The Age of the Unthinkable is a thought provoking book written by Joshua Cooper Ramos and published by Little, Brown. Anyone who has been surprised by change or the speed of change in recent months in matters economic, political or technology should have a look in at least once of this beautiful, with remarkable case studies painstaking culled and gathered from all parts of the world and cultures.
The book has an easy to read style, with real life incidents with which we can associate with. It look at creative innovation as a process which is analogous to sand particles piling on to one another, and sudden change being the point at which the sand pile has a flattening avalanche. It learns from examples of how highly centralized systems in Communism collapsed while highly autonomous organizations like Hezbollah flourished as they kept learning and adapting in the face of a bigger enemy. or how creative designers at Nintendo changed the paradigm of video games to invent the Wii Fit to help make video games that help people stay fit, which was un-thought of earlier using inexpensive video chips. And how a little known company in Brazil cut costs by empowering bottoms up cost cutting than top down cost thinking.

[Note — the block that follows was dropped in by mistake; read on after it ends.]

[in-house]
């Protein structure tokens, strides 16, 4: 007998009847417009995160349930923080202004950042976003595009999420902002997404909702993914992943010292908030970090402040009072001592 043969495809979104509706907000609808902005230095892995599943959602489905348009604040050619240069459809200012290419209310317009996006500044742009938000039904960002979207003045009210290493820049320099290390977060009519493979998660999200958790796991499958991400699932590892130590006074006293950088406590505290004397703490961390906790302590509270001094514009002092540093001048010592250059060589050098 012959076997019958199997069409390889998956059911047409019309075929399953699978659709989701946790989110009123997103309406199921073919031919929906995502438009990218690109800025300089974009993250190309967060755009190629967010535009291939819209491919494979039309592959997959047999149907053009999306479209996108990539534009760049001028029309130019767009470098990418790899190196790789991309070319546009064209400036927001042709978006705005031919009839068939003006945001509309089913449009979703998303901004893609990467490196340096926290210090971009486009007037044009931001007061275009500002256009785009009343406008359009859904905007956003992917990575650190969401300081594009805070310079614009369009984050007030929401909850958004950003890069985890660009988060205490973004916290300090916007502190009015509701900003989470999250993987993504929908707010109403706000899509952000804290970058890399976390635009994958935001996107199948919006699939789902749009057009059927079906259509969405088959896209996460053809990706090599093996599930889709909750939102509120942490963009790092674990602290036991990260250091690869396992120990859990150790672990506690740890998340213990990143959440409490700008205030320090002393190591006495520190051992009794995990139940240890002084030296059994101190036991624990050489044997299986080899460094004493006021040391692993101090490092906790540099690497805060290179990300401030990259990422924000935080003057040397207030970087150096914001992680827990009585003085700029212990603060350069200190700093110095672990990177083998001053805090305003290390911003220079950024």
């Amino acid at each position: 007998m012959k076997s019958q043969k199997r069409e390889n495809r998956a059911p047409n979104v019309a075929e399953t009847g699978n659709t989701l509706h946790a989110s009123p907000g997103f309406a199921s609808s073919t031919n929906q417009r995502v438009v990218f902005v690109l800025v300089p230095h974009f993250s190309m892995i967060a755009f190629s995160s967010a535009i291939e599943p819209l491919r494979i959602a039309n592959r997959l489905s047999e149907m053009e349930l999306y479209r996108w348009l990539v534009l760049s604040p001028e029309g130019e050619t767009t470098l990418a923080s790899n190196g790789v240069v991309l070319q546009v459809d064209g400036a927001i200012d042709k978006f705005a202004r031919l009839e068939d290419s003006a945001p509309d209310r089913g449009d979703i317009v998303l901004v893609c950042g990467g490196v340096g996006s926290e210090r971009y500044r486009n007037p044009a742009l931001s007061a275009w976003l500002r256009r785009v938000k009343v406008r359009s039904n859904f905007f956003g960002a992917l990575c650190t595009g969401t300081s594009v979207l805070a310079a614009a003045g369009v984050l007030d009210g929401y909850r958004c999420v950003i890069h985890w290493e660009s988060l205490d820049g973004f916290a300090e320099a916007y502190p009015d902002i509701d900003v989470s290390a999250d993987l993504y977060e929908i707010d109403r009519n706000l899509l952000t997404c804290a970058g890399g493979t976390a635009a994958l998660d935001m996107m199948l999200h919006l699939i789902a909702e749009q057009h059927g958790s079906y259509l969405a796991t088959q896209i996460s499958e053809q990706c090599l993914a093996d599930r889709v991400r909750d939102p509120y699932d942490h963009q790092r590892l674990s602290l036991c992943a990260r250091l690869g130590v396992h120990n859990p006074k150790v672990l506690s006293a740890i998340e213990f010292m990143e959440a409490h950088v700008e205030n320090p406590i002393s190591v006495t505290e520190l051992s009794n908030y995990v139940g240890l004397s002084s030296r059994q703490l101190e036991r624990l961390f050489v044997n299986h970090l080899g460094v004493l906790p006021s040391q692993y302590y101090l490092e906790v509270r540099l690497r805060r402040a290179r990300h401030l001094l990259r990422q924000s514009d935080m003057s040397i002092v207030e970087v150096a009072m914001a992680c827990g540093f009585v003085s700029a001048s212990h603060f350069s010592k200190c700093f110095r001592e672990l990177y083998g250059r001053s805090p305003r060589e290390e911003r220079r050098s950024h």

The book talks of things like mashup and the speed at which change is unleashed at us. Lastly it offers us lessons in which leaders may help embrace change and thus help themselves or they are changed inevitably by external forces.
Change being a process as sure as death and taxes- it compares and contrast people who change willingly internally to people who are changed externally. An entertaining and informative book- I recommend it (see Amazon link to the right margin) for anyone and everyone who have had a ” Oh, we are idiots” moment as they were surprised by rising taxes for bailouts, powerful armies that failed to keep them safe or big cash rich corporations that failed to keep them employed.
For the technology or scientifically trained people, this book would be an eye opener.